It was a cold January night, and George Washington University’s Lisner Auditorium was packed. Attendees sat on the floor around the room’s perimeter, and a loud, dull chatter filled the room. When Sen. Kamala Harris, D-C.A., walked onto the stage, as “California Love” by Tupac played in the background, the room erupted into cheers. She was there to introduce herself to the American people through her autobiography The Truths We Hold. She leaned into her history as a prosecutor and recalled fond memories of her parents bringing her to protests—including one story where Harris, apparently, fell out of a stroller during a march.
The room erupted with laughter.
Harris reminisced about moments from her races for district attorney and attorney general when others told her that she, specifically, wasn’t ready: “Nobody like you has ever done this before. They’re not gonna be ready for that.” Harris was too young. It wasn’t her turn, and it was going to be too hard. A political strategist even said to an audience at the University of California, Irvine that Harris couldn’t possibly win because she was “a woman running for attorney general, a woman who is a minority … who is anti–death penalty, who is DA of wacky San Francisco.”
These thoughtful, upbeat moments played well in Lisner. The crowd engaged with Harris and was captivated by her. She would go on to launch her presidential campaign at Frank Ogawa Plaza in Oakland on Martin Luther King Jr. Day. Ogawa Plaza, named after a civil rights leader, is a major protest hub in Oakland and was the main encampment for the city’s Occupy movement in 2011. (Occupy protesters and others also refer to the plaza as Oscar Grant Plaza, an ode to a black man who was killed by a BART officer in 2009.) Harris’ campaign logo paid homage to former Rep. Shirley Chisholm, and Harris launched her presidential campaign 47 years to the day after Chisholm’s historic presidential bid in 1972.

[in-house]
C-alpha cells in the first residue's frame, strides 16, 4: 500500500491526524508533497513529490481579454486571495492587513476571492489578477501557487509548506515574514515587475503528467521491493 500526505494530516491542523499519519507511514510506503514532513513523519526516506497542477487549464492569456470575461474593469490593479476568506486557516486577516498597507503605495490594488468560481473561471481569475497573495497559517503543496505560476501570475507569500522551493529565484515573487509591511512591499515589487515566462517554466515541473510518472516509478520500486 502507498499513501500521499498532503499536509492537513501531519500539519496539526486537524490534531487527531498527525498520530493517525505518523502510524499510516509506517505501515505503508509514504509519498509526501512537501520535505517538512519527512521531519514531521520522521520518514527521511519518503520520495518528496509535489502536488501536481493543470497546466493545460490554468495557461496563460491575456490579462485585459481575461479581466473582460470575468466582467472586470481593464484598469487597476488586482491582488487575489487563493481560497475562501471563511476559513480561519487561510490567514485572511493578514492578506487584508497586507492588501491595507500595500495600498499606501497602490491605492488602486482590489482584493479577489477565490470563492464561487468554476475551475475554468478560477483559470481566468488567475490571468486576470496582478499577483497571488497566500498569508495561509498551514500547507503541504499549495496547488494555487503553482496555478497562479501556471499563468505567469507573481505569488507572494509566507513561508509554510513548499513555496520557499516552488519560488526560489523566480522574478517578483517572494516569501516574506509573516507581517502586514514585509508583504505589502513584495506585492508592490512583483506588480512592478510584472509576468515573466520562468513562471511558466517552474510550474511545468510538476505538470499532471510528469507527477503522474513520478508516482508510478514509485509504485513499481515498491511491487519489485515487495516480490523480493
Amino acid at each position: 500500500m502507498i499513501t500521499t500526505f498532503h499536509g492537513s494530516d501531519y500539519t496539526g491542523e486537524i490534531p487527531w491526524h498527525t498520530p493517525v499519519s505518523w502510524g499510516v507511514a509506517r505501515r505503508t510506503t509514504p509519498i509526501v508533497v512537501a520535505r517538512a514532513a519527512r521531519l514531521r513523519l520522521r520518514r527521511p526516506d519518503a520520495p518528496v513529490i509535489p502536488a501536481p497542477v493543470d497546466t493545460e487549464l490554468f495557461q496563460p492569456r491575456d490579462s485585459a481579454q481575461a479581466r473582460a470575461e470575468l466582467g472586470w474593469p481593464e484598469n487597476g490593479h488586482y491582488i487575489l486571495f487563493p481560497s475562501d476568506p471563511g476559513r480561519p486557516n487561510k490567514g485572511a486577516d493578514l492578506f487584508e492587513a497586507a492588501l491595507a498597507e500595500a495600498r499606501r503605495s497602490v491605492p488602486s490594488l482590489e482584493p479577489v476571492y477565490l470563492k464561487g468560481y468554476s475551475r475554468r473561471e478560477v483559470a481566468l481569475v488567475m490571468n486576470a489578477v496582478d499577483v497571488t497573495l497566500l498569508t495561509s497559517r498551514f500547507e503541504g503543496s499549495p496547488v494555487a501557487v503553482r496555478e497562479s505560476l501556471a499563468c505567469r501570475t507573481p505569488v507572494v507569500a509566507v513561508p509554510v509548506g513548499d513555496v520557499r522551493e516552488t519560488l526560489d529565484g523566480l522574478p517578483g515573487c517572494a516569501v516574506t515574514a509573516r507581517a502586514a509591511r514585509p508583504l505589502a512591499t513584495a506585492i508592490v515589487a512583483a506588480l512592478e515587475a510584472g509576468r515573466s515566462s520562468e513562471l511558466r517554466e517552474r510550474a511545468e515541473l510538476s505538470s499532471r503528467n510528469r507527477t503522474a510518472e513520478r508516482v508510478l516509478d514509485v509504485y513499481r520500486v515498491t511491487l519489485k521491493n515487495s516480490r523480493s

Harris’ campaign, in its opening stages, was animated by identity and justice. Her early poll numbers suggested that Democratic voters were indeed receptive to a black woman candidate (even if that woman, in the long run, wasn’t Harris). But after that first burst of momentum, she failed to stick her landing. Voters were never able to figure out who she was or what particular problem facing Americans she cared about most.
That lack of definition has followed Harris throughout her career. Going through her record is akin to doing backflips down a football field. As district attorney of San Francisco, she refused to impose the death penalty against a 21-year-old who killed Isaac Espinoza, an undercover police officer. She supported reforming the state’s three-strikes law, declined to seek life sentences for people whose third strike was nonviolent, and created the “Back on Track” program—a reform-minded initiative that placed first-time drug offenders, many of them young people who were just trying to make rent or feed their families, into college apprentice programs instead of jail.
At the same time, she supported a city policy requiring law enforcement officers to hand undocumented juvenile immigrants over to federal immigration authorities in the event of an arrest for a felony—regardless of whether they were actually convicted of a crime. This was in line with the tough-on-crime campaign she ran against incumbent District Attorney Terence Hallinan.
The same puzzling dichotomy presented itself during her tenure as attorney general of California, when the political climate was trending more toward reform. She opposed a bill that would have required her office to investigate officer-involved shootings. In 2015, she declined to support statewide standards regulating the use of body cameras. She also tried to block a request by Michelle-Lael Norsworthy, who was incarcerated at the time, for sex reassignment surgery. And Harris has a long history of defending police and prosecutorial misconduct—including appealing a judicial ruling reversing the wrongful conviction of Daniel Larsen and denying Kevin Cooper, whose case is laden with racism and police misconduct, a DNA test that could exonerate him. (Harris ended up supporting that test once she was elected senator.) She would later flip-flop on the death penalty when she appealed a ruling that could have helped end capital punishment in California.